Nameplates– The banner on the front of a newsletter or other periodical that identifies the publication is its nameplate. The nameplate usually contains the name of the newsletter, possibly graphics or a logo, and perhaps a subtitle, motto, and publication information.
Example: Unlike most news publications, The Grid’s nameplate is in the bottom, right-hand side of the page. It’s subtle, but stands out with white type against a solid, black background.
Teasers & promos– An eye-catching graphic element, on Page One or section fronts, that promotes an item inside; also called a promo.
Example: The Grid uses multiple teasers on the front page to allude to stories inside. One in particular is displayed as a simple header and page number, with a small twist. The header reads, “49 people who made Toronto a better place this year”. To the right of the main text reads, “AND A HORSE”, and includes a small icon of a horse. This is a unique use of a teaser to intrigue readers to read on.
Cutlines– A line or block of type providing descriptive information about a photo.
Example: The cutlines throughout this publication are similar uniform in style and form. All photographs are usually accompanied by a small icon, a small bold header, and a description written in italic type.
Logos/sigs/bugs– A word or name that’s stylized in a graphic way; used to refer to standing heads in a newspaper, used to label a story; often indented into the text.
Example: I could only find one example of logos/sigs/bugs in this issue of The Grid. Most heads were in the same typeface, only varying slightly in size or color. That being said, I noticed that many of the advertisements throughout the publication utilized creative typography. This provided a nice contrast between the actual content of the paper versus paid advertisements. The one logo/sig/bug that I was able to find can be seen above the head of one of the feature stories. The text, “3rd Annual Menschies”, is placed over a blue illustrated banner, wrapped around what looks to be a hand-drawn globe.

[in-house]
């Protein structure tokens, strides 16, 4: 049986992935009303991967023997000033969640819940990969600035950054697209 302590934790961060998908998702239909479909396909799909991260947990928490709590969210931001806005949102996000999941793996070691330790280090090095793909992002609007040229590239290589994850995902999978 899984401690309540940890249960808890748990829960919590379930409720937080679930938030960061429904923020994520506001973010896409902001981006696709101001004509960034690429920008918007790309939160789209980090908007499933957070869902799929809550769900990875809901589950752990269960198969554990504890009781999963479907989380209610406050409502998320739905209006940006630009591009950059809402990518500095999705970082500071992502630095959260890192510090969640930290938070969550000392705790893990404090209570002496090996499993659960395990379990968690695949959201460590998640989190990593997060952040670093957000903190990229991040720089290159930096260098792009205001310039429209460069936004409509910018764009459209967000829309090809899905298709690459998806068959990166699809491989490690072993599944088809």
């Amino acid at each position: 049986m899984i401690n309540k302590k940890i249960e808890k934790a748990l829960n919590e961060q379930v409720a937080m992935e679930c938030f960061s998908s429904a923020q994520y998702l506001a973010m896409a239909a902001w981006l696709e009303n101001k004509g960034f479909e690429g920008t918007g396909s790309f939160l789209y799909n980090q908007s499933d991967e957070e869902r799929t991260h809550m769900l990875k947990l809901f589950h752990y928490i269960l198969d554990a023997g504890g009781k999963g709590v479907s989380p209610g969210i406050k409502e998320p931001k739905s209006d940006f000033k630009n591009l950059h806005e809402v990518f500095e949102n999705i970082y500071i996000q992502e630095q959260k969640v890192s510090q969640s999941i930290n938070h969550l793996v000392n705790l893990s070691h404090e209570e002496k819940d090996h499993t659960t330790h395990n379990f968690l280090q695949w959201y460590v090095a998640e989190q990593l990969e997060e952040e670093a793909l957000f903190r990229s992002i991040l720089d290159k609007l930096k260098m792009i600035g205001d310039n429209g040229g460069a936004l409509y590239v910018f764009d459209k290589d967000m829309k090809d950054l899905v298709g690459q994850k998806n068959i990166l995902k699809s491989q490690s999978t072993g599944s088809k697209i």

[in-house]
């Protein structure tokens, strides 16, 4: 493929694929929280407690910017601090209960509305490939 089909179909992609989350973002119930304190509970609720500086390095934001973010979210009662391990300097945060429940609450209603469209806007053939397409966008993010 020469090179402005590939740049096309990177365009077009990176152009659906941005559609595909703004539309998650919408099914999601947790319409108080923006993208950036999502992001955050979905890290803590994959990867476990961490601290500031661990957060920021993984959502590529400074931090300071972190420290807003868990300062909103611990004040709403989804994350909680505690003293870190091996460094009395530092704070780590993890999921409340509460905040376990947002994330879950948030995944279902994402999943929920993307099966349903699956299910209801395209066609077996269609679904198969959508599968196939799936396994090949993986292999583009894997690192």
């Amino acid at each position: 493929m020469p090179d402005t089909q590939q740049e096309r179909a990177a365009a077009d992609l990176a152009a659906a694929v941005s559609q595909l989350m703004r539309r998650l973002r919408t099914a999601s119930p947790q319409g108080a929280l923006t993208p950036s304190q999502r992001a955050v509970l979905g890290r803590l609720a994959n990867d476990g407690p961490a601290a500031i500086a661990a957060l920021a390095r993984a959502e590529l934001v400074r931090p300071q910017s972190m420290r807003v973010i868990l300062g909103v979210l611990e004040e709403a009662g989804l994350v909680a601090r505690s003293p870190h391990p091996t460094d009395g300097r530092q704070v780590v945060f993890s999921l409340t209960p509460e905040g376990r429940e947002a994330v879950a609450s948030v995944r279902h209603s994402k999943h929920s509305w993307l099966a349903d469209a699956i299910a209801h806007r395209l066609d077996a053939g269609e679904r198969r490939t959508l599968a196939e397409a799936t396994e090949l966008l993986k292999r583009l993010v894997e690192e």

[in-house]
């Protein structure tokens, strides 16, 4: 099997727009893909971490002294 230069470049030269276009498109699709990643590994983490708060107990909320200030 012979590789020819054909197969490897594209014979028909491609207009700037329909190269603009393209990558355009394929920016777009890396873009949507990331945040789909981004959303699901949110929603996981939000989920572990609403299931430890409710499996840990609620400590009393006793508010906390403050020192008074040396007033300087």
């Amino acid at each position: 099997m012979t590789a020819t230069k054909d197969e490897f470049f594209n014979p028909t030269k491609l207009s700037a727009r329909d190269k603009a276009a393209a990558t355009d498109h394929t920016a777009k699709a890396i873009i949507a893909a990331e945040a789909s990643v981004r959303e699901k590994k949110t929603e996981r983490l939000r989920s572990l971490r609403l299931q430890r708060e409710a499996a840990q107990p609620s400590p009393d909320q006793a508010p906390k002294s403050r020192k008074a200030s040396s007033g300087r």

Bylines & credit lines– The reporter’s name, usually at the beginning of a story.
Example: The bylines throughout The Grid are uniform throughout. They are bolded, capitalized, and placed after the dek of every story.
Reverses– A printing technique that creates white type on a dark background; also called a dropout.
Example: A great example of a reverse can be seen in the nameplate of The Grid. There are not many other dropouts throughout the content of the publication because the background is primarily white.
Folios– Type at the top of an inside page giving the newspaper’s name, date and page number.
Example: For the most part, folios throughout The Grid are located at the top of every page. The only pages that do not contain a folio are full-page ads. One thing I noticed to be consistent for both the inside and outside pages is that the page number is always closest to the corner. This makes sense, as it makes it easier for readers to flip through and find the page they are looking for. Unlike traditional US newspapers, The Grid is not organized by numbered and lettered sections (Ex: A5, D7). It is organized using only numbers all the way through.
(no photo available)
Jump lines & continuation lines– Type telling the reader that a story is continued from another page.
Example: Unlike most newspapers, I was unable to find any jump lines or continuations lines throughout The Grid. The publication is organized in a way that allows full stories to fit on a single page. I think this is smart, making it easier for readers to read an article in its entirety.
Wraps/skews– Text that wraps around a photo or artwork; also called a wraparound or a runaround
Example: Although the text itself does not wrap around the illustration pictured here, the banner that holds the text is a great example of a wrap. In this case, it is being used to make the image more three-dimensional.
Rules– A vertical or horizontal line that serves as an accent to separate elements.
Example: As seen in this example, The Grid, uses rules frequently and creatively. Each rule varies in stroke and style. Some are thick, bold lines, others are thin, dotted paths, and one is even wave-like.
– Alex Lo Grasso